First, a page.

Cardinal Ratzinger Evaluates 20 Years in Rome

Interview with Prefect of Congregation for the Doctrine of the Faith

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VATICAN CITY, NOV. 23, 2001 (Zenit.org).- How does Cardinal Joseph Ratzinger feel after 20 years in one of the most important posts in the Catholic Church?



"More like a simple man than a cardinal," the Bavarian cardinal told Vatican Radio in an interview.

Born on April 26, 1927, Joseph Ratzinger became one of the most prominent theologians of the Church following his participation in the Second Vatican Council as an expert.

After being vice rector of the University of Ratisborn from 1969-1977, on March 24, 1977, Pope Paul VI appointed him archbishop of Munich and Freising. John Paul II appointed him prefect of the Vatican Congregation for the Doctrine of the Faith on Nov. 25, 1981.

Here is the interview:

--Q: How is it possible today to have authority on matters of faith?

--Cardinal Ratzinger: It is certainly a difficult task, in part because the concept of authority no longer exists. The fact that an authority can decide anything today seems incompatible with the freedom to do what one wishes.

It is also difficult because many general tendencies of our time are opposed to the Catholic faith: What is sought is a simplified view of the world. Therefore, Christ cannot be the Son of God but a myth, a great human personality, because God could not have accepted Christ´s sacrifice, God could not be a cruel God.

In a word, there are many ideas that are opposed to Christianity, and many truths of the faith would have to be reformulated to be adapted to the man of today. However, I must say that many people also thank the Church for continuing to be a force that expresses the Catholic faith and offers a foundation on which to live and die. And this is something that consoles me.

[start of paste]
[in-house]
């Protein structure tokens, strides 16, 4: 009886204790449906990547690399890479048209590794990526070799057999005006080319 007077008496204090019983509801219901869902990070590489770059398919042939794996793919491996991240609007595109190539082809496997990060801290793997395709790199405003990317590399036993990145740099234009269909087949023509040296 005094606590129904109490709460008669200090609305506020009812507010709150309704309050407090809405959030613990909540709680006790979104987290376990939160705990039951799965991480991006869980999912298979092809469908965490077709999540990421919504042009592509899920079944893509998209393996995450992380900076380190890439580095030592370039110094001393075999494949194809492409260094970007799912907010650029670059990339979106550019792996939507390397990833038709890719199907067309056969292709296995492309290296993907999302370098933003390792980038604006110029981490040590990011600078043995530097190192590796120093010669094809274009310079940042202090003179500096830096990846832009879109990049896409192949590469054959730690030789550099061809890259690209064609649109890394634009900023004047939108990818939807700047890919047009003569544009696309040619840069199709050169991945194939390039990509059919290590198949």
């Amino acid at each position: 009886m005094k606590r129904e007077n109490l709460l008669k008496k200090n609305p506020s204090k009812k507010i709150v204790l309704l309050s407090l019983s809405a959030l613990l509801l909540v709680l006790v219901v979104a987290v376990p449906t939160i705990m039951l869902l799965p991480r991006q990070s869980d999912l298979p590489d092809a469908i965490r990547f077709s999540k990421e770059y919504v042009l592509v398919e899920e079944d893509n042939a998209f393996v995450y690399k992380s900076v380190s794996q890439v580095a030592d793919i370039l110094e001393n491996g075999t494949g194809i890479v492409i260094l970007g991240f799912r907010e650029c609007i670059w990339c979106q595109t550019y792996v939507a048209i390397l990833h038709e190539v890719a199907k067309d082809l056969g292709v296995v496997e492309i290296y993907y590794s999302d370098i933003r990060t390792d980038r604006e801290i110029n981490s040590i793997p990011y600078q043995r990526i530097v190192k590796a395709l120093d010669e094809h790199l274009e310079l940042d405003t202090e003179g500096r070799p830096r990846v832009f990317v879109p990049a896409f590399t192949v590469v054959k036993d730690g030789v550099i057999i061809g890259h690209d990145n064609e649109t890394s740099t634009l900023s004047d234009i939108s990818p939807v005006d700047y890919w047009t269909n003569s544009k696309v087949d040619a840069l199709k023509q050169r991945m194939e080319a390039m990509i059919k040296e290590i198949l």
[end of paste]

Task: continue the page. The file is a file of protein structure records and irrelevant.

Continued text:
--Q: Your 20 years in the Vatican congregation are closely connected to this pontificate. What are your most intense memories?

--Cardinal Ratzinger: My most intense memories are linked to the meetings with the Pope in the great trips and great drama of the theology of liberation, when we sought the just way. Then comes the Holy Father´s ecumenical commitment: that search for a great opening of the Church while, at the same time, not losing its identity.

Ordinary meetings with the Pope are, perhaps, the most beautiful experience, because we speak heart-to-heart and feel our common intention to serve the Lord. We also see how the Lord helps us to find companionship on our way, as I don´t do anything on my own.

This is very important: One must not take a personal decision alone, but with great collaboration. And this, always in the way of communion with the Pope, who has a great vision of the future. He confirms and leads me in my way.

--Q: But, what is the Pope like? Do you have an adjective that would help to make him more familiar?

--Cardinal Ratzinger: Above all, the Pope is very good. He is a man with an open heart. He is also a humorous man, with whom one can speak with great joy and tranquility.

We are not up in the clouds all the time; we are in this life. This personal goodness of the Pope convinces me time and time again. Nor must we forget his great learning, his normality, and the fact that he has his feet on earth.

--Q: Could you describe yourself?

--Cardinal Ratzinger: It is impossible to paint a self-portrait; it is difficult to judge oneself. I can only say that I come from a very simple family, very humble, and that is why I feel more like a simple man than a cardinal.

I have my home in Germany, in a small village, with people who work in agriculture, in craftsmanship, and there I feel at home. I also try to be like this in my work: I don´t know if I succeed, I don´t dare judge myself.

I always remember very affectionately the profound goodness of my father and my mother and, naturally, for me, goodness means the capacity to say "no," because a goodness that allows everything, does the other no good.

At times goodness means having to say "no," and run the risk of contradiction. These are my criteria, this is my origin; the rest must be judged by others.